Ai Weiwei at the Royal academy

This week I visited the Ai Weiwei exhibition at the Royal Academy.  I am a bit late really, most of my friends were there weeks ago and if you haven’t been yet, well get a move on!

Ai Weiwei needs little introduction and there is so much written about him by people who know a great deal more than me so I shall not even go there.   However, I think the exhibition is worthy of a blog.  As an aspiring artist I am always intrigued by the work of people who have become household names.  What makes them so famous that we must flock to see their exhibitions?  Is it what they stand for or the beauty of their art?

Ai Wei Wei, art review
http://www.theguardian.com/artanddesign/2015/sep/20/ai-weiwei-royal-academy-bicycles-world-goes-pop-review

Weiwei’s work is his expression of his campaign for free speech and human rights.  But I wonder how many of the people gazing with wonder at the Bicycle Chandelier spend any time at all considering the thinking behind it.  The art speaks of conditions in Weiwei’s homeland but its mesmerising beauty risks masking something of that for me.  I find myself so overwhelmed by the beauty of the repetitive patterns in the bicycles and also in his marble that I fear that it is too easy to forget the story behind it.

I still remember seeing his Sunflower Seeds at Tate Modern back in 2010 and the stir which they caused.  When I visited the Tate it was still possible to interact with the seeds and people of all ages were to be seen lying in the installation, creating ‘sunflower seed angel pictures’ sieving them through their hands and simply sitting within the drifts of ceramic pieces.  But precisely how many of them were giving a single thought to the message behind them I wonder.  Correct me if I am wrong but is it not true that if one turns a comment into a thing of beauty or fascination, does one risk almost everyone missing the point?  And if I am correct, should art which speaks of ugly situations, such as the consequences of an earthquake or suppression of free speech be so beautiful?

https://www.creativereview.co.uk/cr-blog/2015/september/sharing-in-a-series-of-small-acts-ai-weiwei-at-the-royal-academy/
https://www.creativereview.co.uk/cr-blog/2015/september/sharing-in-a-series-of-small-acts-ai-weiwei-at-the-royal-academy/

Mind Who You Tread On . . .

imagesLA5P4DUFEarlier this week I visited Edge, a ceramics and photography exhibition in Truro Museum by Paula Downing and her husband Antony Hosking.  There was lots to like.  The colours that Downing uses are very close to my heart.  There is something extremely Cornish and rugged about her work.  Where I prefer the sense of fragility and delicateness of porcelain, she works in quite thick slabs of stoneware and earthenware clays and yet I feel an affinity to her work; I love her edges and I am intrigued by her range of slips and mark making.  The exhibition blurb emphasises how much her pieces are influenced by her ability to look properly and this certainly comes across.  Each work begins with copious drawings and with in depth studies of her husband’s photographic images, which have a soft, ethereal feel to them, very different to Downing’s interpretations but related to them by their sense of place.  All in all, there is plenty to consider in the exhibition and, if you find yourself within hailing distance of Truro, you should definitely pop along and take a look.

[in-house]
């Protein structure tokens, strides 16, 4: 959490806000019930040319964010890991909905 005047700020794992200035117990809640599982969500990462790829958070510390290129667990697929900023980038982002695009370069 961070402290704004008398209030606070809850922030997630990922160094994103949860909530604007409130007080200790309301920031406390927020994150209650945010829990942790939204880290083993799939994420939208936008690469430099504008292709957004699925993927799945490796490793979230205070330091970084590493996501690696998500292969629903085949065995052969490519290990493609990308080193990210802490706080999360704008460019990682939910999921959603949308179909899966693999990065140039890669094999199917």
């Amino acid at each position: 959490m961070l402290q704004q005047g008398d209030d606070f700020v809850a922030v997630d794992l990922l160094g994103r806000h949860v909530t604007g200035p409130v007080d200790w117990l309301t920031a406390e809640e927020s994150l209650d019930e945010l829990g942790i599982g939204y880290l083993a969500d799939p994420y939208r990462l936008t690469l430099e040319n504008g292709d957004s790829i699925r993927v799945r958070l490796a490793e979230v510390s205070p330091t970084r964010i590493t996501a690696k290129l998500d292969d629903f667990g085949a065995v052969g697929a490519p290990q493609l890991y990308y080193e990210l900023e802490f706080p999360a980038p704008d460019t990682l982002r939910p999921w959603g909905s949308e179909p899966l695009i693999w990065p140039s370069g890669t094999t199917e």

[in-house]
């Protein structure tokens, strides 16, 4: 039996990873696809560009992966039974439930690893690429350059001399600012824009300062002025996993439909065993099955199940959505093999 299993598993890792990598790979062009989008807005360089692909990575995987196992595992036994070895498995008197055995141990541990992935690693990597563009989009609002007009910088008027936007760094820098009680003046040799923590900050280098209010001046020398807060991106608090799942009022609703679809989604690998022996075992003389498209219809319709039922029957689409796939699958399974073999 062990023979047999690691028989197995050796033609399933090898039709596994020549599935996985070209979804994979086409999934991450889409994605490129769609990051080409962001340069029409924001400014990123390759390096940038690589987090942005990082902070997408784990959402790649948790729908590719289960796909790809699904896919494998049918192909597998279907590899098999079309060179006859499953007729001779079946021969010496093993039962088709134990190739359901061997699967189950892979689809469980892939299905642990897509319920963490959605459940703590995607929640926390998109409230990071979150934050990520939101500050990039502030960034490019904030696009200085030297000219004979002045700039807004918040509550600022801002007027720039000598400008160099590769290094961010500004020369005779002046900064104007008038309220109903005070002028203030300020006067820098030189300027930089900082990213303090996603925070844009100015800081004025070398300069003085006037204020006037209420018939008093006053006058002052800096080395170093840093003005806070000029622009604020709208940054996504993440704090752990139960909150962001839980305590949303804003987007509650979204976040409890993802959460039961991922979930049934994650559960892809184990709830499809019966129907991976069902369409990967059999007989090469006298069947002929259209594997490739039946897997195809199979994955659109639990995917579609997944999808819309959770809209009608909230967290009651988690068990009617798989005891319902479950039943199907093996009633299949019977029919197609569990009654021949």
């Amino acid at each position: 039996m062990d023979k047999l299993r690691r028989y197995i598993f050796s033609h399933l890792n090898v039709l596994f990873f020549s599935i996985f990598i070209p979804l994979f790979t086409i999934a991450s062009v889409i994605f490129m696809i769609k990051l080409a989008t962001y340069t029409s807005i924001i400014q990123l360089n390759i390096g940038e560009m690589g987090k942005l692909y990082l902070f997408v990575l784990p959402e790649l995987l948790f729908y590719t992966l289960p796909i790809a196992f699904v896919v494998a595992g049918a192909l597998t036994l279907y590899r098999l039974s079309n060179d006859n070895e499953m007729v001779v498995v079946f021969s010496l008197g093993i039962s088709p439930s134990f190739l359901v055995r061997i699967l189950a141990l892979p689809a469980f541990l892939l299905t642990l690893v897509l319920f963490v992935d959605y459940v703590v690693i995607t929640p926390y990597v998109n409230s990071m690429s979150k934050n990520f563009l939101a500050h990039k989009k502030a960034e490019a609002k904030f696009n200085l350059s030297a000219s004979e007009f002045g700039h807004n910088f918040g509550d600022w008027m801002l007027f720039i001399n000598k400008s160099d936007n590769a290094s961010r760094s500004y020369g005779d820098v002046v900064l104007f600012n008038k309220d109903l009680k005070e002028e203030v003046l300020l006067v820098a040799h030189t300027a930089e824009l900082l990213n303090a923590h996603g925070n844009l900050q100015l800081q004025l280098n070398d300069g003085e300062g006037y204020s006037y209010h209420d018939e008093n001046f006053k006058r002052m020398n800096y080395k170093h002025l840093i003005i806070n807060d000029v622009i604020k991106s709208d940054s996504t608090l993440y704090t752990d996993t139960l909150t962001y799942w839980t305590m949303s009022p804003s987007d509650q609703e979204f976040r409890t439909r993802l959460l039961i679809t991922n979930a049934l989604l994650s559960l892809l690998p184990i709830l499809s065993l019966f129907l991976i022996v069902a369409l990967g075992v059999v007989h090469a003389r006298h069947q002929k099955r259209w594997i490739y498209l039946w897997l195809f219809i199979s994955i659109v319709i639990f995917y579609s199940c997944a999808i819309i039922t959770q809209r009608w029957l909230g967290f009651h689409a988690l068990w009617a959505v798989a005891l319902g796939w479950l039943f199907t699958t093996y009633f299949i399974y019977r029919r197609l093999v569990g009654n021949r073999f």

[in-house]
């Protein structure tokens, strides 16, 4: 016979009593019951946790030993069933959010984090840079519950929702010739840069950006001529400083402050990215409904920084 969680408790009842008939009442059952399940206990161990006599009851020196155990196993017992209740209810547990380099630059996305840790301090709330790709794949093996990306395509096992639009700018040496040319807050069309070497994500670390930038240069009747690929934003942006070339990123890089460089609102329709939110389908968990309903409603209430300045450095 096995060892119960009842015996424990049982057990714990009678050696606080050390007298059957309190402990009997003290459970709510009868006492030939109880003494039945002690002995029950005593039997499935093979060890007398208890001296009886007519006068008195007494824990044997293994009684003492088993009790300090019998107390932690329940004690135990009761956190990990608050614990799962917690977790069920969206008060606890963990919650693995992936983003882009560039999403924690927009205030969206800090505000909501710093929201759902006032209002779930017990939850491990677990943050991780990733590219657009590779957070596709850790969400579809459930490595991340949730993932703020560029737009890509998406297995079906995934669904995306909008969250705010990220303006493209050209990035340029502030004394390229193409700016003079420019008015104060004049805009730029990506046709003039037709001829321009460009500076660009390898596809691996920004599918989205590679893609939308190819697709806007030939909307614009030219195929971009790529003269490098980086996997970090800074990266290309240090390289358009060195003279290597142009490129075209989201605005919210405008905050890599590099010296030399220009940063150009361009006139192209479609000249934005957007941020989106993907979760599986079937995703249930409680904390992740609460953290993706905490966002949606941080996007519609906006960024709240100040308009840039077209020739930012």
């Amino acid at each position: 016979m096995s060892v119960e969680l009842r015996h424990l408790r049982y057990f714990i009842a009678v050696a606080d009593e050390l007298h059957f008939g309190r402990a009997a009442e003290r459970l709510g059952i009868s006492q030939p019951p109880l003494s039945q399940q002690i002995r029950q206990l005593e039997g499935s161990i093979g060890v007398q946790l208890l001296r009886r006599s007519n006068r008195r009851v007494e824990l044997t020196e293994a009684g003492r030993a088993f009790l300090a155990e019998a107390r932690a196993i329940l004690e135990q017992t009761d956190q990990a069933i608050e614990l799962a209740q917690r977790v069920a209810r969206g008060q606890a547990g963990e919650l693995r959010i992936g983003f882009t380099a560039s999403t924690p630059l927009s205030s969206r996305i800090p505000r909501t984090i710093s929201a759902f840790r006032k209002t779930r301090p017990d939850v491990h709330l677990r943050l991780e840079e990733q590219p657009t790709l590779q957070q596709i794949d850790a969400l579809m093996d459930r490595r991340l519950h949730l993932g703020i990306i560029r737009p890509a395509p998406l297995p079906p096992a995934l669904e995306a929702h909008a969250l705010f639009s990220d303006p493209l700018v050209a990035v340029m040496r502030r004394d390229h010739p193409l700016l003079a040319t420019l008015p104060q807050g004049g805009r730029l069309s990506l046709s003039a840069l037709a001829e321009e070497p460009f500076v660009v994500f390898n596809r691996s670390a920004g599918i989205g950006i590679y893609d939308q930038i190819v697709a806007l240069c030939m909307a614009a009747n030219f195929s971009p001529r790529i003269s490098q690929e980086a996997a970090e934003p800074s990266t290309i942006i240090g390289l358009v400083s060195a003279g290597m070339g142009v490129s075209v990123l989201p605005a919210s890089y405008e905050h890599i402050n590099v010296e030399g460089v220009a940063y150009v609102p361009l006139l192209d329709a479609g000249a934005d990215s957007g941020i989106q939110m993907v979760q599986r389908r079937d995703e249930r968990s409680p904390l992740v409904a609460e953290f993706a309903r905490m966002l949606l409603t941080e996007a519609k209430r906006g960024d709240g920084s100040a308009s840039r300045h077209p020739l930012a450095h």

But one thing pained me greatly:  As is often the case, there is a comments book for people to voice their opinions and to leave little messages for the artists.  Now I wonder about these books.  Who are they meant for?  Is it intended as a bit of an ego trip for the artist?  Is it so that the visiting public can be seen to have taken note?  Why DO people write in these books?

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Bedruthan by Antony Hosking
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I love Downing’s edges and also her colours.

There were many charming comments about the work on view; quite a few of them by children.  Well, it is half term and it has rained a lot in Cornwall so children have been frequenting the museum.  But what shook me was one rather acrimonious comment about Hosking’s images.  The remark implied that the images were poorly composed and out of focus. Well quite apart from the fact that I don’t agree about the compositions and the lack of focus is, I am certain, intended, I feel that this kind of comment is out of order!  To make matters worse the author had not left their name; a flippant remark filled the signature box instead.  I suppose that it is just possible that this was written as a joke by somebody who knows the artist well and with their knowledge.  If so, it is in pretty poor taste to set it down in a public place.  I do not believe that these books are the appropriate forum for such jokes, if joke it is.  Surely, what ever else these books are for, they are not for that kind of negativity.

The Oxford English Dictionary defines criticism as the analysis and judgement of the merits and faults of a literary or artistic work, the word ‘critic’ coming from Greek κριτικός, meaning ‘able to discern’. This being the case, a critic needs to be able to make some kind of scholarly judgement about the work, not simply pour vitriol all over it, and do they not also need to own their remarks? 

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I hope I can take what is offered but I also hope that it is offered constructively!
I hope that if ,or when, I am in the position to to have such a book available for comments at my exhibitions, the people who chose to leave remarks do so in the spirit of being helpful and that I will be able to receive them with a view to refining my work, not as something which only serves to get in the way of how I feel one way or the other!